Saturday, December 17

Love Languages, Learning Styles and Holiday Giving

(This post is prompted by an opinion article that can be found here where two bloggers for major newspapers online argue the costs/ benefits of replacing traditional food drives with cash donations only to anti-hunger charities.)

The more I learn about how people's learning styles and love languages shape the way they interact with the world, the more skeptical I get of articles like the one in Slate magazine arguing that people should simply donate money instead of physically being involved in food, toy and other donation drives to show their support for charities.

The business major in my head completely understands the good intentions of such a request: charities can often get items directly from suppliers for pennies on the dollar, delivered right to their door and sometimes even pre-sorted. Cash also alleviates the headaches of sorting and simplifies distribution.

At the same time, experience proves that for most people donating cash is not at all equivalent in impact or motivational force to participating in a drive. 

For social and kinesthetic learners, it is the interaction and participation itself that makes the donation mean something and builds the connection that motivates them to give. Even visual and auditory learners will find a significantly stronger impact in physically seeing and hearing the people running/ benefiting from the charity and feeling their passion to meet the burning needs of hungry families. No website photos or video clips will ever compare.

In the end, though, it is the love languages that will prevent cash-only from being the wave of the future among successful charities.

I don't usually quote scripture on here, but a verse came to mind that seems highly appropriate here:  If I give all I possess to the poor and give over my body to hardship that I may boast, but do not have love, I gain nothing. (1 Corinthians 13:3)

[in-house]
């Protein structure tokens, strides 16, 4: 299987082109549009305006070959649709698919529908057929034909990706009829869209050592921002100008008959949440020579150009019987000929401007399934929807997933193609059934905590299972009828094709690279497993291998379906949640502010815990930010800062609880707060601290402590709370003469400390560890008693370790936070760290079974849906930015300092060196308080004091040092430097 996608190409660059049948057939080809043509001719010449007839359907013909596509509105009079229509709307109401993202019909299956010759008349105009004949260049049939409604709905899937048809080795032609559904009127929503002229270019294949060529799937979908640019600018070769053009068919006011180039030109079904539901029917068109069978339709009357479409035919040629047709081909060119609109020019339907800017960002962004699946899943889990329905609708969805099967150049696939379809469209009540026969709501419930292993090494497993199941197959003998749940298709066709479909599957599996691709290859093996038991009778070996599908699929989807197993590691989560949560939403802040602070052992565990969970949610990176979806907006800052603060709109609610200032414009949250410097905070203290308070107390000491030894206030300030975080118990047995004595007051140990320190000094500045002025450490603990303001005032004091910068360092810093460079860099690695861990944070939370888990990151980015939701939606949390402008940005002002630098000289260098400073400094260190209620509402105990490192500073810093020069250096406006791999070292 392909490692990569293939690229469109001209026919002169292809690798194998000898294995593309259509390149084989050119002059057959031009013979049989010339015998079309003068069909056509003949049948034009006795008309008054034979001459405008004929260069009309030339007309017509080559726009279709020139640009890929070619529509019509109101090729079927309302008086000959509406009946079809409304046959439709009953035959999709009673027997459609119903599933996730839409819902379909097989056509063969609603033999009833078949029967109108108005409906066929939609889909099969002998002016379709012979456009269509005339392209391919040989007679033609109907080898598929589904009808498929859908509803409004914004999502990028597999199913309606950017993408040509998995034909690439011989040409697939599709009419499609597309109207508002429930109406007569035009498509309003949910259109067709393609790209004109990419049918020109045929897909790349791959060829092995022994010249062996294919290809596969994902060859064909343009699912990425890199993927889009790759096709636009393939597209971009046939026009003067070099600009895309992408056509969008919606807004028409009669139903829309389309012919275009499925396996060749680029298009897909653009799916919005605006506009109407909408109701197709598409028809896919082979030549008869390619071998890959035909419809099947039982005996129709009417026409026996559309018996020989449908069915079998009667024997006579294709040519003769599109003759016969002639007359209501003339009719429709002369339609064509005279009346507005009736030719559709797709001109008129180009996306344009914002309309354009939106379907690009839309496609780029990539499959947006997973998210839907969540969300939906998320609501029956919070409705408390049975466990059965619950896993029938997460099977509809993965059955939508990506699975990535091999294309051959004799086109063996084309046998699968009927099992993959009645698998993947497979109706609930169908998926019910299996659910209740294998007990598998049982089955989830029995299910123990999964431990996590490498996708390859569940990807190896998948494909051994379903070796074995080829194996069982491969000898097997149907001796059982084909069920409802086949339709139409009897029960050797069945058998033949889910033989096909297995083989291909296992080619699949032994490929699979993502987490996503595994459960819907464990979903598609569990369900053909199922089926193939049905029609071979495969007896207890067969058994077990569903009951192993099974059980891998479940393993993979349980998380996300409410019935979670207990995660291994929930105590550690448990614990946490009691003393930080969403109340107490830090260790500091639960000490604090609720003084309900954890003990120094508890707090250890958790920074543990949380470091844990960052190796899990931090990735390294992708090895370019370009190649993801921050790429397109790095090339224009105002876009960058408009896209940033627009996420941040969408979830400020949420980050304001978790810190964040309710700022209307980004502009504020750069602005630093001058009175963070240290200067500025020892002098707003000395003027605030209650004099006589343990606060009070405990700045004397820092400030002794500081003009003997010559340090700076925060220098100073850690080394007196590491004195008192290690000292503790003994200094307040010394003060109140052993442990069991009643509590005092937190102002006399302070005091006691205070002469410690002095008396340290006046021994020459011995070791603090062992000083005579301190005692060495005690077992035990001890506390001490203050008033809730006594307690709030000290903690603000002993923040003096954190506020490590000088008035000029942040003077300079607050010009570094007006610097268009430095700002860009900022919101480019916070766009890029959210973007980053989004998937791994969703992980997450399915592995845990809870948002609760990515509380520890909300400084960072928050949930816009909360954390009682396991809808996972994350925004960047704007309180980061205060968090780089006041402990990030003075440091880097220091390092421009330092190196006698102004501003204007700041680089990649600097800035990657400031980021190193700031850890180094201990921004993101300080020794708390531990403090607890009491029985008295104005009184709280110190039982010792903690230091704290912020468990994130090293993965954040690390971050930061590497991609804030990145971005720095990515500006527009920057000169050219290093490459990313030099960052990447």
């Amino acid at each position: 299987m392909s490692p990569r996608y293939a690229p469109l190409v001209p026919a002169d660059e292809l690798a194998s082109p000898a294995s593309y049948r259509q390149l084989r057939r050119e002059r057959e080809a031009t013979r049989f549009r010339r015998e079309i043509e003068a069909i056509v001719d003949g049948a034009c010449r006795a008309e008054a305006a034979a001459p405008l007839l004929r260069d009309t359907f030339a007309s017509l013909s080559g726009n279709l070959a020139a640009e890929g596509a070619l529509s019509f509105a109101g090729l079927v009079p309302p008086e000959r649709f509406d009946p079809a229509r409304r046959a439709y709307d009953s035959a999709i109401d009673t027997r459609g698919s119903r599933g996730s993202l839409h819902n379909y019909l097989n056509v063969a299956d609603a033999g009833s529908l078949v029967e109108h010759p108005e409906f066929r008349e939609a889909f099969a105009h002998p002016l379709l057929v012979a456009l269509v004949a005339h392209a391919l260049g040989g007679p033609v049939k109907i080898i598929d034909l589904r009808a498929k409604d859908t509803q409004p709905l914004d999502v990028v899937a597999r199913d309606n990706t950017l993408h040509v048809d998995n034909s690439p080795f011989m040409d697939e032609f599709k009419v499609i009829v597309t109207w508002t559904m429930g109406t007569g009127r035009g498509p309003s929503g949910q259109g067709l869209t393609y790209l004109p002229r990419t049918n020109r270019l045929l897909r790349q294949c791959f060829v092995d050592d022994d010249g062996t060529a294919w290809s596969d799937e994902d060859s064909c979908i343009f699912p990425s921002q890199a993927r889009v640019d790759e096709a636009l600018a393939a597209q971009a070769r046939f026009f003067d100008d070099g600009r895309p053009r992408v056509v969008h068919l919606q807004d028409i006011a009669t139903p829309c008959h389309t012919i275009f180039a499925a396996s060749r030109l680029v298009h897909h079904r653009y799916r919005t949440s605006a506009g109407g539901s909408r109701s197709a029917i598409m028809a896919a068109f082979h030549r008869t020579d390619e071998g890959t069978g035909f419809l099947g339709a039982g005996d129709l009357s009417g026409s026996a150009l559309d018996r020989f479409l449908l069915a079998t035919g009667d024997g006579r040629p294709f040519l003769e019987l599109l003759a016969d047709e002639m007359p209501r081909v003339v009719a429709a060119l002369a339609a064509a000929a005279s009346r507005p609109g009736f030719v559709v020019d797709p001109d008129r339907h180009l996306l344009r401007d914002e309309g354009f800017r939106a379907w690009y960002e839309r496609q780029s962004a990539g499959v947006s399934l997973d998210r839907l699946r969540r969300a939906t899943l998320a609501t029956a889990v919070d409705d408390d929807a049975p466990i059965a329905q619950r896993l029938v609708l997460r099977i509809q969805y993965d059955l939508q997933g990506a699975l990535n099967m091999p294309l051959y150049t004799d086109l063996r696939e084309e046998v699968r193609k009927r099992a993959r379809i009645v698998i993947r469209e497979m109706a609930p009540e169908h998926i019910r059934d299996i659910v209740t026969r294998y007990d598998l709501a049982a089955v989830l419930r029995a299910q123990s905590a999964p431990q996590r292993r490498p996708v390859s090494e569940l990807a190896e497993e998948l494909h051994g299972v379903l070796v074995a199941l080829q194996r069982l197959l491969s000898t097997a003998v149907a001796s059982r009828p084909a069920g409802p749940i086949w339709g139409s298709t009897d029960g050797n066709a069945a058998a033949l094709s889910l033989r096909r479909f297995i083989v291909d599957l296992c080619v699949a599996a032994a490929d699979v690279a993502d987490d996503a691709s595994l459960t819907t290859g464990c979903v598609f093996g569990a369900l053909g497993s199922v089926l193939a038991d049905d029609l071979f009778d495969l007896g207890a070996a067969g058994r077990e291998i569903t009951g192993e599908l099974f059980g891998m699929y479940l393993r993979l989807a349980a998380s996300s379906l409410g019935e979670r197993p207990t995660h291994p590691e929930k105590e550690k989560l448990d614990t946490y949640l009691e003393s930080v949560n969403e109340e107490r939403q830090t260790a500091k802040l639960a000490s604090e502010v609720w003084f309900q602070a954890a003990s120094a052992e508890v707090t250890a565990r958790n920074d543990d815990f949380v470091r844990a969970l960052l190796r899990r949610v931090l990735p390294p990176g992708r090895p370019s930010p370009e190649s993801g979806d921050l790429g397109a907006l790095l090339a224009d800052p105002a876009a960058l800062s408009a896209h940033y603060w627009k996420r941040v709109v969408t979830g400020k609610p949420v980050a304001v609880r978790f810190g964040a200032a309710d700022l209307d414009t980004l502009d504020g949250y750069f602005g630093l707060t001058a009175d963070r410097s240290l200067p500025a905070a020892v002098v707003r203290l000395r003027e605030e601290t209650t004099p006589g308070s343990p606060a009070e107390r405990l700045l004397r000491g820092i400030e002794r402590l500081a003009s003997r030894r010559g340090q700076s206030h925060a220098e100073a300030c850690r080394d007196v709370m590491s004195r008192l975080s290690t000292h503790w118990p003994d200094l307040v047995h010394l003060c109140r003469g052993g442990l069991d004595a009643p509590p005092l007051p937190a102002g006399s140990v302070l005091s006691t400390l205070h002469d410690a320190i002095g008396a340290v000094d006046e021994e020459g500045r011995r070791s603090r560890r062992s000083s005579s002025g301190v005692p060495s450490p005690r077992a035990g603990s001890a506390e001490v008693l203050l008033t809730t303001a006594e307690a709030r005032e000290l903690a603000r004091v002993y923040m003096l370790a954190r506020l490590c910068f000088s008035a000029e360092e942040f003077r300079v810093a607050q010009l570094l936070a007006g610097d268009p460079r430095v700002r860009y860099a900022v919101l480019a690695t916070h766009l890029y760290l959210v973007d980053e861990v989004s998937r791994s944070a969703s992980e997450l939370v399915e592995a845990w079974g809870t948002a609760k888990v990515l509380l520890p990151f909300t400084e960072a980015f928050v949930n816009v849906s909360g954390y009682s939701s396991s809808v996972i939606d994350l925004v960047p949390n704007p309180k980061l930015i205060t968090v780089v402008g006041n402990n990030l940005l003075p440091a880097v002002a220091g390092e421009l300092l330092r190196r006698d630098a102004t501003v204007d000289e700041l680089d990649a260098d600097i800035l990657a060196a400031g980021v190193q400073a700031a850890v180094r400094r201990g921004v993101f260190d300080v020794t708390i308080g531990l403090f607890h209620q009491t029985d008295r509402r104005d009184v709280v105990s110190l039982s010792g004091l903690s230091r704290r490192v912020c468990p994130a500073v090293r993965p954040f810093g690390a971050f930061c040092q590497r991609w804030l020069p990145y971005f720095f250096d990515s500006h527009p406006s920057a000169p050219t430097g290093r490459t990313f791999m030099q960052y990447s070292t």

We can throw all the money we want at charities, but if we do it from behind our computer screen with our credit cards and never really connect we may as well not have bothered.

And if we only give the gift of our money or the item it buys, we have missed so many opportunities to bless and be blessed through the other four love languages! What about: 

The quality time we could have invested in strengthening our families by working together towards a goal, or in sharing a cup of hot cocoa with someone who's lonely and needs a listening ear more than they needed the neatly wrapped package we came to deliver?

The words of kindness and affirmation we could have offered a busy, struggling single parent that mean so much because they come from someone other than a charity worker who's "supposed to" say those kinds of things.

The hugs, handshakes and other little physical touches that come with working together on a project or meeting to celebrate a successful drive that are so important to people who aren't loved on at home.

The simple act of serving one another that has long been proven to change hearts, reorient perspectives and improve the world one interaction at a time.

Whatever you do to give back, at whatever time of year you do it, make a point of doing it in love - even if that means you have to trade it what you've always done for something new or more challenging. It will make all the difference - for you and the world.

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